Unless you reason outside the box of human reason, you can forget about understanding the Jesus of the Bible. Only those willing and able to break the constraints of common experience and human rationalism can hope to make any sense of Jesus’ life and ministry.
The birth narrative of Jesus demands that we think outside the box. We have no conceptual or experiential category for a woman conceiving a child without sperm from a man. But the biblical authors announce that Jesus was conceived in the womb of a virgin named Mary by a direct act of God. We are to understand that although fully human, Jesus had no earthly, biological father—a reality Mary found no easier to grasp than we do (Luke 1:31-35).
Mental - Box - Jesus - Bible - Explodes
Another mental box the Jesus of the Bible explodes is our understanding of kingship. Beginning with nursery rhymes and children’s stories and then attaining higher levels of historical awareness, we learn to conceive of kings as people born in palaces, attended by servants, and consumers of every luxury afforded by their culture. Kings rule their realms and lead armies. They conquer and reign, or at least try to.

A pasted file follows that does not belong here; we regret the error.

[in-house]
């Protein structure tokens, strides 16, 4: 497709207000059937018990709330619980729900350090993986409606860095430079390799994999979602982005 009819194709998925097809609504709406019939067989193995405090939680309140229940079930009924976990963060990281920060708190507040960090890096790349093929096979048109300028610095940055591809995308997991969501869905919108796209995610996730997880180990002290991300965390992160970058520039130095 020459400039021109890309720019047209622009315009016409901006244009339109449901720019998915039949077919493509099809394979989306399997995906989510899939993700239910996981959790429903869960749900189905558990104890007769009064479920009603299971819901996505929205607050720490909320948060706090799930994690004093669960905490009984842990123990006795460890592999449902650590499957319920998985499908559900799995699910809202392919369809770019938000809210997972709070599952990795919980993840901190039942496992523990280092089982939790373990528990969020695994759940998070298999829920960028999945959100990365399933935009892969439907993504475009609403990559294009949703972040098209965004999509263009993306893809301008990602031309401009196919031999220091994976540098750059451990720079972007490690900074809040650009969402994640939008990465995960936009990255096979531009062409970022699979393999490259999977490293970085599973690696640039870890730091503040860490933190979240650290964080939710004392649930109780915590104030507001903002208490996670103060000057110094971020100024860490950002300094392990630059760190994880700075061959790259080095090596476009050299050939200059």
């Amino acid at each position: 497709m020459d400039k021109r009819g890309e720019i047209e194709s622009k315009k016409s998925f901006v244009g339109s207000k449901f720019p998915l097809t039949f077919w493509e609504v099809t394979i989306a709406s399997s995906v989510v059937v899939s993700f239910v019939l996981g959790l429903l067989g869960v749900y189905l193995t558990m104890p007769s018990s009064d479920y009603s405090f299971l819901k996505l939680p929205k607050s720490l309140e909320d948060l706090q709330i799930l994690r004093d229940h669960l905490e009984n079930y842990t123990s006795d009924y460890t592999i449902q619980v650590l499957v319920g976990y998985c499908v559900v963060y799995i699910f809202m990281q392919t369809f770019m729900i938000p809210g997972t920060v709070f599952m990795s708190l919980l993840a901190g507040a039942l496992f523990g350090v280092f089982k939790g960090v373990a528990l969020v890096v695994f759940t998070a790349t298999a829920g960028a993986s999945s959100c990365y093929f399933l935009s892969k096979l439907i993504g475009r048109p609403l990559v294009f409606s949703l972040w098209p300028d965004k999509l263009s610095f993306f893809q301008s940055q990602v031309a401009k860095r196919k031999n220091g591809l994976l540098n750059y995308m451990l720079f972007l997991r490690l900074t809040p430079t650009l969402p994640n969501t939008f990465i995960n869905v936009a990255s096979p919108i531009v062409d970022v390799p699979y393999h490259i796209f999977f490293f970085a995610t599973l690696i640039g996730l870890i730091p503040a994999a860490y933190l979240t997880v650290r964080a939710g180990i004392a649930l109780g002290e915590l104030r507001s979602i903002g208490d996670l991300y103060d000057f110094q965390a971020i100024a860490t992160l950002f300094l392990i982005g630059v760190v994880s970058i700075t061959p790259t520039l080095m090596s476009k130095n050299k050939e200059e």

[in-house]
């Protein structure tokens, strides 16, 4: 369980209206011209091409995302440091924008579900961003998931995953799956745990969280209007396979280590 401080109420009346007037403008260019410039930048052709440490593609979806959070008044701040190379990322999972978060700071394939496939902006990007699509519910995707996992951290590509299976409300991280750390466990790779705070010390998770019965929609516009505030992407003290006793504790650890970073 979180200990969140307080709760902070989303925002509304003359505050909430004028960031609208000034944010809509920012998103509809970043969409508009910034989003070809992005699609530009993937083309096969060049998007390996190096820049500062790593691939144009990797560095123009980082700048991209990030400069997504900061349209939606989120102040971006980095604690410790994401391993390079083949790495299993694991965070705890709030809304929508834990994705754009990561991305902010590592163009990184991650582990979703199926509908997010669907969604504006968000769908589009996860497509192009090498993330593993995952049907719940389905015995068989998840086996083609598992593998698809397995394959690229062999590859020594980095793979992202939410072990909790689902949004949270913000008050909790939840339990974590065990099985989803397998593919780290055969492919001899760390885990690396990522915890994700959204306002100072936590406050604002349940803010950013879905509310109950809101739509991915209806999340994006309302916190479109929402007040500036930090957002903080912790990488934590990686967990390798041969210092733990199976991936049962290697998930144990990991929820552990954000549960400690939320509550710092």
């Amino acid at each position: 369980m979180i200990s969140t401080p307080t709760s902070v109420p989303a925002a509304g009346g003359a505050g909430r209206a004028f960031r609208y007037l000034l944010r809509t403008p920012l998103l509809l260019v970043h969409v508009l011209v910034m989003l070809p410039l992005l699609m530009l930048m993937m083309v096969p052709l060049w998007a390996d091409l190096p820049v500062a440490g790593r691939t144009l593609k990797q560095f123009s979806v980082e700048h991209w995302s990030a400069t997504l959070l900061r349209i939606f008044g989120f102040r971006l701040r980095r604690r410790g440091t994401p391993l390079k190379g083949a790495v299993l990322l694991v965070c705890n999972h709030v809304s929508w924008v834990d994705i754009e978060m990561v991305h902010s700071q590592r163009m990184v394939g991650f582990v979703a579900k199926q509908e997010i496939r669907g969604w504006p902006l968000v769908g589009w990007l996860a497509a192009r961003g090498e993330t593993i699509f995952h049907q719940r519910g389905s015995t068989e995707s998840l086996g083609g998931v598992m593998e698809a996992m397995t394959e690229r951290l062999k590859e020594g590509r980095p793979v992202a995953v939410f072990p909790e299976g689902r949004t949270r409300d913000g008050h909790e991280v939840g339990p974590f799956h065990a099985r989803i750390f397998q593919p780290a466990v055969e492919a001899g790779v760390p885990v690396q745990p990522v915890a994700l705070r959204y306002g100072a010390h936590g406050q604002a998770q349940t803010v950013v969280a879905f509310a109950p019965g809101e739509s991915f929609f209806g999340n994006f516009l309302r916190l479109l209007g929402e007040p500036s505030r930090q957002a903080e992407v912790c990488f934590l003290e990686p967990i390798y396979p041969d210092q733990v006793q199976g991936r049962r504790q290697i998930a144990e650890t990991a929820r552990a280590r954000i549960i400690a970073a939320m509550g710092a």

But once again the Bible bursts the walls of this mental box. King Jesus is born in a cattle stall to a peasant woman. He is a wood worker and itinerant preacher who befriends commoners, carries no sword, and leads no army. And the placard proclaiming him king does not hang from an archway leading into his royal palace. It is not etched on a gold plate fixed to the back of an ivory throne. That placard is nailed to a rugged cross where Jesus is being tortured to death by soldiers and languishes under the curse of God (Matt. 27:35-46).
King - Critics - Scoff - Jesus - Crucifixion
“Some king!” the critics scoff. Yet Jesus prophesied His crucifixion (Luke...
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